Updated Data.gov Relies Heavily on Open Source

A beta version of the site, now available for user testing, features open source tools including a search platform, data management platform and content management system.

by / July 17, 2013

The federal government's Data.gov is getting a makeover -- one that should not only  help agencies comply with a  White House executive order to make government data machine-readable by default, but also  make it easier to view and reuse government data.

The site's beta version -- at Next.Data.gov --  is available  for user testing, and features more visualization of government data, an expanded section for communities of interest, and a stream of examples of government data usage by third parties, ComputerWorld reported.

And its development team will rely heavily on open-source software: The redesigned site will use the Apache Solr search server software to improve the site's search capabilities, and agencies that post their metadata in the Common Core Metadata Schema will have their data sets indexed by Data.gov, according to the news outlet.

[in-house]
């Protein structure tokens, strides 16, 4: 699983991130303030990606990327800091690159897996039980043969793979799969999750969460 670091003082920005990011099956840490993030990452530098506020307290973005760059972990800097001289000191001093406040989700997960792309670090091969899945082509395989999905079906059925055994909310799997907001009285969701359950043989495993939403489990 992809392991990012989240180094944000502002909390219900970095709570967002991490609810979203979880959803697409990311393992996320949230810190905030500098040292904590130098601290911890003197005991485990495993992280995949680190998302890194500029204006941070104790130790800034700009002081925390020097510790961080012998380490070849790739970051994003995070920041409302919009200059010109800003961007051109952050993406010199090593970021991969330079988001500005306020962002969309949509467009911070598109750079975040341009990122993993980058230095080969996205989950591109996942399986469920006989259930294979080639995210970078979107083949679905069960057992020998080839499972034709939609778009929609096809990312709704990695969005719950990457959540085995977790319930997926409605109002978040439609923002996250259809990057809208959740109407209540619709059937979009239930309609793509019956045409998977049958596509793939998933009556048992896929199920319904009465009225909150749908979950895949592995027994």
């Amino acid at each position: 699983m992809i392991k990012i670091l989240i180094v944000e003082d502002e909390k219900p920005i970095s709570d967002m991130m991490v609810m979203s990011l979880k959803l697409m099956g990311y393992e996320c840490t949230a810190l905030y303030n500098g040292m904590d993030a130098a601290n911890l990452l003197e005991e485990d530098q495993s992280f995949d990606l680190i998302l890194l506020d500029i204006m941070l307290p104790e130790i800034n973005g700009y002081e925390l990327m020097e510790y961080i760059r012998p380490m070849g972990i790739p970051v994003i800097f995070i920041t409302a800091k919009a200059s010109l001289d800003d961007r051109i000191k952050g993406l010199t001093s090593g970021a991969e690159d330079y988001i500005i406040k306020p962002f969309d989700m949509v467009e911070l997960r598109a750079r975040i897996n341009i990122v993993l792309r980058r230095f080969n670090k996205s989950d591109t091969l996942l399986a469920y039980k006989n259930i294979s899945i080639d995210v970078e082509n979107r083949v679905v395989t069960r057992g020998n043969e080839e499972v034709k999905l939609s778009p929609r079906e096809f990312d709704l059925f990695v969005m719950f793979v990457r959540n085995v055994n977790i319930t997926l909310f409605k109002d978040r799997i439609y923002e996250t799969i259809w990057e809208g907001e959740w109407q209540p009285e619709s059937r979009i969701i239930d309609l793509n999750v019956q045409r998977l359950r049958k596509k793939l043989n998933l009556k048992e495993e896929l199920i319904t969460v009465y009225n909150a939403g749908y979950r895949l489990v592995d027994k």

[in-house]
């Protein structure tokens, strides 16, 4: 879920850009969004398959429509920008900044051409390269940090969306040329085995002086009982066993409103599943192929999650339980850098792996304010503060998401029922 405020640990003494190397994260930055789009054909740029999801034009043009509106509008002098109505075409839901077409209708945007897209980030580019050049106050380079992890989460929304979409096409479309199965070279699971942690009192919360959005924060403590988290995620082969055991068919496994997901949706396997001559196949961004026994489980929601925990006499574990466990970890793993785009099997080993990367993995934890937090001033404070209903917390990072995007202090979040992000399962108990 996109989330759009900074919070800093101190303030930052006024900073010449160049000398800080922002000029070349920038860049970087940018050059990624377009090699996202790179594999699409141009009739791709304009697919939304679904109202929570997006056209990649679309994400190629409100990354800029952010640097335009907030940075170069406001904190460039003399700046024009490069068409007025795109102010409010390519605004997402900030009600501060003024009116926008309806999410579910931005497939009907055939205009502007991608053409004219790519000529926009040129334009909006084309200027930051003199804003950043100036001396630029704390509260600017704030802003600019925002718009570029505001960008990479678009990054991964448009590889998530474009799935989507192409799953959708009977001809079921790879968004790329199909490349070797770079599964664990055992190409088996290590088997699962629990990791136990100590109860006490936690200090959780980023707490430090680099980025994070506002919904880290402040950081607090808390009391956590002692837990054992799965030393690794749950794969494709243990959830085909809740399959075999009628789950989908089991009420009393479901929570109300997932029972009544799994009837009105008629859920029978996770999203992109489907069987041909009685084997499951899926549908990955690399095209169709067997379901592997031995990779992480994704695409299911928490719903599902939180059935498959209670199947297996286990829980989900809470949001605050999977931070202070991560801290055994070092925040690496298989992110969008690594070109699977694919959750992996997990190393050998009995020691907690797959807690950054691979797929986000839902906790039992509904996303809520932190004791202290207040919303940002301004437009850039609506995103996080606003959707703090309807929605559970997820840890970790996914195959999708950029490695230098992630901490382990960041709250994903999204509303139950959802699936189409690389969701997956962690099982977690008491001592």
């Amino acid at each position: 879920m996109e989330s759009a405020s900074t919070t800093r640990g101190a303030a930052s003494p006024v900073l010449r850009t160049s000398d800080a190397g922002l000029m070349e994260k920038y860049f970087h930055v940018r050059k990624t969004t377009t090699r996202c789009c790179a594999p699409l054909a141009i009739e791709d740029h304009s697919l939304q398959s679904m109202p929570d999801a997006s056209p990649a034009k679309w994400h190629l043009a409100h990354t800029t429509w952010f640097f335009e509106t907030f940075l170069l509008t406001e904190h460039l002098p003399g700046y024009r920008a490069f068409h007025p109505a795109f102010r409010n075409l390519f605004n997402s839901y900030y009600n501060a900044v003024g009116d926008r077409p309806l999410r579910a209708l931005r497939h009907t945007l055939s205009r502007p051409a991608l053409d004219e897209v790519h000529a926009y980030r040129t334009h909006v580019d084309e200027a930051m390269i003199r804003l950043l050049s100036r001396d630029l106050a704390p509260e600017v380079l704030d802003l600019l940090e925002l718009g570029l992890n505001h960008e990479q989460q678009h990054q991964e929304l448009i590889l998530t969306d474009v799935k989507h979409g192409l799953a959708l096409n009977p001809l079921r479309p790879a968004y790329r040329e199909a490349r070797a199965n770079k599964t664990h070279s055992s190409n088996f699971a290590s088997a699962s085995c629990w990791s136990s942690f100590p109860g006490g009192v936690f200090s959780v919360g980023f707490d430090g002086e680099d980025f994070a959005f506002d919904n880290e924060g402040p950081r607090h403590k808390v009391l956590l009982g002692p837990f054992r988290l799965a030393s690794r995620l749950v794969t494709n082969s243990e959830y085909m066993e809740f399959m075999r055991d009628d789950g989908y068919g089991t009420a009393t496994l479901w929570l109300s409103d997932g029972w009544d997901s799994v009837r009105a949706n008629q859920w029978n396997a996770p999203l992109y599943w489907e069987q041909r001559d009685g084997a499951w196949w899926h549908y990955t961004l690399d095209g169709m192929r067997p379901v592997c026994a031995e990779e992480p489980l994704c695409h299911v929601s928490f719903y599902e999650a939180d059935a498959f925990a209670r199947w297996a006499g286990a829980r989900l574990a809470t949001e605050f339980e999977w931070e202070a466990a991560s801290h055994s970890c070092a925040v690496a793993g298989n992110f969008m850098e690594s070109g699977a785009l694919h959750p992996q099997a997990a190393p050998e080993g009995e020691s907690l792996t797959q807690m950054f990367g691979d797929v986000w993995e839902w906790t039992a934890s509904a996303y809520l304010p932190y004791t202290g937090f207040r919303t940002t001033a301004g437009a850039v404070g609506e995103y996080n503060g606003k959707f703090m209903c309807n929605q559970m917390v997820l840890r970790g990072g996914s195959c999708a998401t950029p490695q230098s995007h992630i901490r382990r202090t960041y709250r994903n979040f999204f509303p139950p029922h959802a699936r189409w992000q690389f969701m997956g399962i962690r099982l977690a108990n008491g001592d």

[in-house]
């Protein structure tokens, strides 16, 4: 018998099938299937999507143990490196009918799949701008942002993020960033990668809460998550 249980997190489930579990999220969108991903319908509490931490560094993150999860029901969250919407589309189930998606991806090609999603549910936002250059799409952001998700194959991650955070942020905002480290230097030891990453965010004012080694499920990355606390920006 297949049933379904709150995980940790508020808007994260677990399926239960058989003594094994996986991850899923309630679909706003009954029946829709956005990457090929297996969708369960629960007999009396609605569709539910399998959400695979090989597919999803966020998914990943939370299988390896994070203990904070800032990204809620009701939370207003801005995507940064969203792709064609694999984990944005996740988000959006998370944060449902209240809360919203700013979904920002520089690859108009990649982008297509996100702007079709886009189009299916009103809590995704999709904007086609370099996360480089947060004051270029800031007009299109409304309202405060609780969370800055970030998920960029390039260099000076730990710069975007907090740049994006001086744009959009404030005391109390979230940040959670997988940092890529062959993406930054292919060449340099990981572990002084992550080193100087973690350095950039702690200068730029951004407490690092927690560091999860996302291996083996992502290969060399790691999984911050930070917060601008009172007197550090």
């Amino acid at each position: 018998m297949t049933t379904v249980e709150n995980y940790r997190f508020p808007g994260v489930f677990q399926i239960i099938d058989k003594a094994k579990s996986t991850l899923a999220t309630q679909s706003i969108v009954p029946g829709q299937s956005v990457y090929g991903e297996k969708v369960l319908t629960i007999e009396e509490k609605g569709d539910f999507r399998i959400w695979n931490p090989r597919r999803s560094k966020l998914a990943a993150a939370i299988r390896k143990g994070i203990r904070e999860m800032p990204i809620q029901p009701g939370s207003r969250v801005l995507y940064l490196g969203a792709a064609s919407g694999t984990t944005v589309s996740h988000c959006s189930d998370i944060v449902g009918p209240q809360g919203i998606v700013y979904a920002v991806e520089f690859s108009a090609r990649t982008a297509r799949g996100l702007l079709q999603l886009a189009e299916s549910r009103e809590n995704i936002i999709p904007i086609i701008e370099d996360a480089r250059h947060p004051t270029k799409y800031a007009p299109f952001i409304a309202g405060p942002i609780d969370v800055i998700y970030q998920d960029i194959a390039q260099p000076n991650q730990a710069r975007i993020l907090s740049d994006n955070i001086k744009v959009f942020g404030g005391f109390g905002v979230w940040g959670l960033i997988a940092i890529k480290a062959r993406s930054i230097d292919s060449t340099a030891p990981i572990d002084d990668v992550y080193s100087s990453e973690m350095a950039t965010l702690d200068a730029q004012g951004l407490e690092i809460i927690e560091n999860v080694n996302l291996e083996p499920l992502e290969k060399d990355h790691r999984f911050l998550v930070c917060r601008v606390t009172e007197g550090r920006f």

For the data catalogue, it will use the CKAN (Comprehensive Knowledge Archive Network) data management platform, and the WordPress   content management system will be used for content and the community sections.

The other piece of open source being  used? The fonts. The new site will use the Abel and Lato Google Fonts. (Though some argue that these fonts aren't truly open source.)

Even still,  John Wonderlich, policy director for the Sunlight Foundation, says the overall use of open source is a "reassuring sign" that Data.gov is moving further in line with the White House's preference to maximize the use of open-source software.